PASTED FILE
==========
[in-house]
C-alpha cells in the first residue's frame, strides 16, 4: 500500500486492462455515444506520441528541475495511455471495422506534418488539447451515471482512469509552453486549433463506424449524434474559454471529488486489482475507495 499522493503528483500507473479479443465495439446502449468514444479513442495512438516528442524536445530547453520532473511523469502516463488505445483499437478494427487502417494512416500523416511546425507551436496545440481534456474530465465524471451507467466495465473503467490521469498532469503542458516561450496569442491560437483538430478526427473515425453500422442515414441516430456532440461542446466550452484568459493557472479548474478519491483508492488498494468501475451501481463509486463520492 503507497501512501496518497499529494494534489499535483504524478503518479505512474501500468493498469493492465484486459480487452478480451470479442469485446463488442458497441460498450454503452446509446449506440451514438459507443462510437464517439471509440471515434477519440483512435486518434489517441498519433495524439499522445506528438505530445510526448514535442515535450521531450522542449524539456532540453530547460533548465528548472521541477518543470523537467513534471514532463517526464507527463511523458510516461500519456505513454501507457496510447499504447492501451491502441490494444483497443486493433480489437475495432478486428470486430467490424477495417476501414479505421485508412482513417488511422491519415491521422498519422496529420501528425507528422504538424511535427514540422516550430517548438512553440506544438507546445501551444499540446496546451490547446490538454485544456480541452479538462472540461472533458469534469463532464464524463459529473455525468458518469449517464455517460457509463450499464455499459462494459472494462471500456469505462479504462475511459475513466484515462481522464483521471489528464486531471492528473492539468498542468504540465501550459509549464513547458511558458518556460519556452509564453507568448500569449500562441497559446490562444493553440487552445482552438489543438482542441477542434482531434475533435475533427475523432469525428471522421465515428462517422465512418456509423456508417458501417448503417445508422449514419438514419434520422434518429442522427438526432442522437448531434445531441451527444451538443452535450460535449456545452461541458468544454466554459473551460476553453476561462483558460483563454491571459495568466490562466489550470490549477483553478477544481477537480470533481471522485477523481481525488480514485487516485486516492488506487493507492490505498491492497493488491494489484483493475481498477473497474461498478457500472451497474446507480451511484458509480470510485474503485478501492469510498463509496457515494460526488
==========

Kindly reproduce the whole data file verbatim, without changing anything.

[in-house]
C-alpha cells in the first residue's frame, strides 16, 4: 500500500486492462455515444506520441528541475495511455471495422506534418488539447451515471482512469509552453486549433463506424449524434474559454471529488486489482475507495 499522493503528483500507473479479443465495439446502449468514444479513442495512438516528442524536445530547453520532473511523469502516463488505445483499437478494427487502417494512416500523416511546425507551436496545440481534456474530465465524471451507467466495465473503467490521469498532469503542458516561450496569442491560437483538430478526427473515425453500422442515414441516430456532440461542446466550452484568459493557472479548474478519491483508492488498494468501475451501481463509486463520492 503507497501512501496518497499529494494534489499535483504524478503518479505512474501500468493498469493492465484486459480487452478480451470479442469485446463488442458497441460498450454503452446509446449506440451514438459507443462510437464517439471509440471515434477519440483512435486518434489517441498519433495524439499522445506528438505530445510526448514535442515535450521531450522542449524539456532540453530547460533548465528548472521541477518543470523537467513534471514532463517526464507527463511523458510516461500519456505513454501507457496510447499504447492501451491502441490494444483497443486493433480489437475495432478486428470486430467490424477495417476501414479505421485508412482513417488511422491519415491521422498519422496529420501528425507528422504538424511535427514540422516550430517548438512553440506544438507546445501551444499540446496546451490547446490538454485544456480541452479538462472540461472533458469534469463532464464524463459529473455525468458518469449517464455517460457509463450499464455499459462494459472494462471500456469505462479504462475511459475513466484515462481522464483521471489528464486531471492528473492539468498542468504540465501550459509549464513547458511558458518556460519556452509564453507568448500569449500562441497559446490562444493553440487552445482552438489543438482542441477542434482531434475533435475533427475523432469525428471522421465515428462517422465512418456509423456508417458501417448503417445508422449514419438514419434520422434518429442522427438526432442522437448531434445531441451527444451538443452535450460535449456545452461541458468544454466554459473551460476553453476561462483558460483563454491571459495568466490562466489550470490549477483553478477544481477537480470533481471522485477523481481525488480514485487516485486516492488506487493507492490505498491492497493488491494489484483493475481498477473497474461498478457500472451497474446507480451511484458509480470510485474503485478501492469510498463509496457515494460526488